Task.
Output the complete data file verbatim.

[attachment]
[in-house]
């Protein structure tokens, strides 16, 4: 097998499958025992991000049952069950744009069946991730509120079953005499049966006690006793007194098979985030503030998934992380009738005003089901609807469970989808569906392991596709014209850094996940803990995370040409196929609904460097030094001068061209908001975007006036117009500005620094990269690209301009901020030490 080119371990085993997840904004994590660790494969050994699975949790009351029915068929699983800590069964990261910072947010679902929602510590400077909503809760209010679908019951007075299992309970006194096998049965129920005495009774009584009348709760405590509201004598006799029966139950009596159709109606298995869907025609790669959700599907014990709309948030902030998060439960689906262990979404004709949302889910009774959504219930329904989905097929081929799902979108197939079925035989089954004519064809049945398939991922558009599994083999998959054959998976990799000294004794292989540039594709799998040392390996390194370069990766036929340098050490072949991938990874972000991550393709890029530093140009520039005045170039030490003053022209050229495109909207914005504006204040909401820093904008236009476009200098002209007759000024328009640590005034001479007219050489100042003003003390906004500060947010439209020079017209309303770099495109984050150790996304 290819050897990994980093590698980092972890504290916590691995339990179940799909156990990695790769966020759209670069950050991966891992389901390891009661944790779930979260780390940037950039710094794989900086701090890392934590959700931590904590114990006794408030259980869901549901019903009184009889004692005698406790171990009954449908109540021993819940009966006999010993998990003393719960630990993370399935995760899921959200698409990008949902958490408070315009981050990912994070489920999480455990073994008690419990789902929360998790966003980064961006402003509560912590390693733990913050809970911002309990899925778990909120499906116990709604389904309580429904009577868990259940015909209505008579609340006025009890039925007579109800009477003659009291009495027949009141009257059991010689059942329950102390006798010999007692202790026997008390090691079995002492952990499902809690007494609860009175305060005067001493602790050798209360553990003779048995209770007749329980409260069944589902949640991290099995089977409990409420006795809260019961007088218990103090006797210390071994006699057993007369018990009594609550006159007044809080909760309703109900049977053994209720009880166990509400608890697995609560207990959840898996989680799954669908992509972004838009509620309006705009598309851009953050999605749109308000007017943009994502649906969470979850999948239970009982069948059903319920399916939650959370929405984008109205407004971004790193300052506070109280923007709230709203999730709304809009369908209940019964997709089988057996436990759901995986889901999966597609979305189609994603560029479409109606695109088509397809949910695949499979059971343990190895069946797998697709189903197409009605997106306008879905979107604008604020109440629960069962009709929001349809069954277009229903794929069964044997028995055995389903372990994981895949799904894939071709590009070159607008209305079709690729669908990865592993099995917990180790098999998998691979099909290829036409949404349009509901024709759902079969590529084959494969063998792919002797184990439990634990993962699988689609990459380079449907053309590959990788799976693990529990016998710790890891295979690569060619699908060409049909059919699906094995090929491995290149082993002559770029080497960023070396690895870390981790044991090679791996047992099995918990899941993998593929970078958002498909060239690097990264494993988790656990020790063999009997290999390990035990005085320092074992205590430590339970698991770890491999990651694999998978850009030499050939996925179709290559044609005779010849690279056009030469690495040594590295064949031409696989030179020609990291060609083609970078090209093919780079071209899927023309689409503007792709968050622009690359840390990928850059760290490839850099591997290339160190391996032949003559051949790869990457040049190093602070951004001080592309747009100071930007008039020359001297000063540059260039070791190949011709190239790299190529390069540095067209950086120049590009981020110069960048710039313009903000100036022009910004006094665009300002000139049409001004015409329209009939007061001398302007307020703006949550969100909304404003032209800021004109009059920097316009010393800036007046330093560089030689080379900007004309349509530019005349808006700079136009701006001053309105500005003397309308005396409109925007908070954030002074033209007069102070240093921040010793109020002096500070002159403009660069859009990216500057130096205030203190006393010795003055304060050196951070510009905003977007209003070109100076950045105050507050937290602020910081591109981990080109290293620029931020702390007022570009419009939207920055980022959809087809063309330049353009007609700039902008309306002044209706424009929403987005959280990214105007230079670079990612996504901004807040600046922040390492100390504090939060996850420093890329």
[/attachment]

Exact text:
[in-house]
């Protein structure tokens, strides 16, 4: 097998499958025992991000049952069950744009069946991730509120079953005499049966006690006793007194098979985030503030998934992380009738005003089901609807469970989808569906392991596709014209850094996940803990995370040409196929609904460097030094001068061209908001975007006036117009500005620094990269690209301009901020030490 080119371990085993997840904004994590660790494969050994699975949790009351029915068929699983800590069964990261910072947010679902929602510590400077909503809760209010679908019951007075299992309970006194096998049965129920005495009774009584009348709760405590509201004598006799029966139950009596159709109606298995869907025609790669959700599907014990709309948030902030998060439960689906262990979404004709949302889910009774959504219930329904989905097929081929799902979108197939079925035989089954004519064809049945398939991922558009599994083999998959054959998976990799000294004794292989540039594709799998040392390996390194370069990766036929340098050490072949991938990874972000991550393709890029530093140009520039005045170039030490003053022209050229495109909207914005504006204040909401820093904008236009476009200098002209007759000024328009640590005034001479007219050489100042003003003390906004500060947010439209020079017209309303770099495109984050150790996304 290819050897990994980093590698980092972890504290916590691995339990179940799909156990990695790769966020759209670069950050991966891992389901390891009661944790779930979260780390940037950039710094794989900086701090890392934590959700931590904590114990006794408030259980869901549901019903009184009889004692005698406790171990009954449908109540021993819940009966006999010993998990003393719960630990993370399935995760899921959200698409990008949902958490408070315009981050990912994070489920999480455990073994008690419990789902929360998790966003980064961006402003509560912590390693733990913050809970911002309990899925778990909120499906116990709604389904309580429904009577868990259940015909209505008579609340006025009890039925007579109800009477003659009291009495027949009141009257059991010689059942329950102390006798010999007692202790026997008390090691079995002492952990499902809690007494609860009175305060005067001493602790050798209360553990003779048995209770007749329980409260069944589902949640991290099995089977409990409420006795809260019961007088218990103090006797210390071994006699057993007369018990009594609550006159007044809080909760309703109900049977053994209720009880166990509400608890697995609560207990959840898996989680799954669908992509972004838009509620309006705009598309851009953050999605749109308000007017943009994502649906969470979850999948239970009982069948059903319920399916939650959370929405984008109205407004971004790193300052506070109280923007709230709203999730709304809009369908209940019964997709089988057996436990759901995986889901999966597609979305189609994603560029479409109606695109088509397809949910695949499979059971343990190895069946797998697709189903197409009605997106306008879905979107604008604020109440629960069962009709929001349809069954277009229903794929069964044997028995055995389903372990994981895949799904894939071709590009070159607008209305079709690729669908990865592993099995917990180790098999998998691979099909290829036409949404349009509901024709759902079969590529084959494969063998792919002797184990439990634990993962699988689609990459380079449907053309590959990788799976693990529990016998710790890891295979690569060619699908060409049909059919699906094995090929491995290149082993002559770029080497960023070396690895870390981790044991090679791996047992099995918990899941993998593929970078958002498909060239690097990264494993988790656990020790063999009997290999390990035990005085320092074992205590430590339970698991770890491999990651694999998978850009030499050939996925179709290559044609005779010849690279056009030469690495040594590295064949031409696989030179020609990291060609083609970078090209093919780079071209899927023309689409503007792709968050622009690359840390990928850059760290490839850099591997290339160190391996032949003559051949790869990457040049190093602070951004001080592309747009100071930007008039020359001297000063540059260039070791190949011709190239790299190529390069540095067209950086120049590009981020110069960048710039313009903000100036022009910004006094665009300002000139049409001004015409329209009939007061001398302007307020703006949550969100909304404003032209800021004109009059920097316009010393800036007046330093560089030689080379900007004309349509530019005349808006700079136009701006001053309105500005003397309308005396409109925007908070954030002074033209007069102070240093921040010793109020002096500070002159403009660069859009990216500057130096205030203190006393010795003055304060050196951070510009905003977007209003070109100076950045105050507050937290602020910081591109981990080109290293620029931020702390007022570009419009939207920055980022959809087809063309330049353009007609700039902008309306002044209706424009929403987005959280990214105007230079670079990612996504901004807040600046922040390492100390504090939060996850420093890329």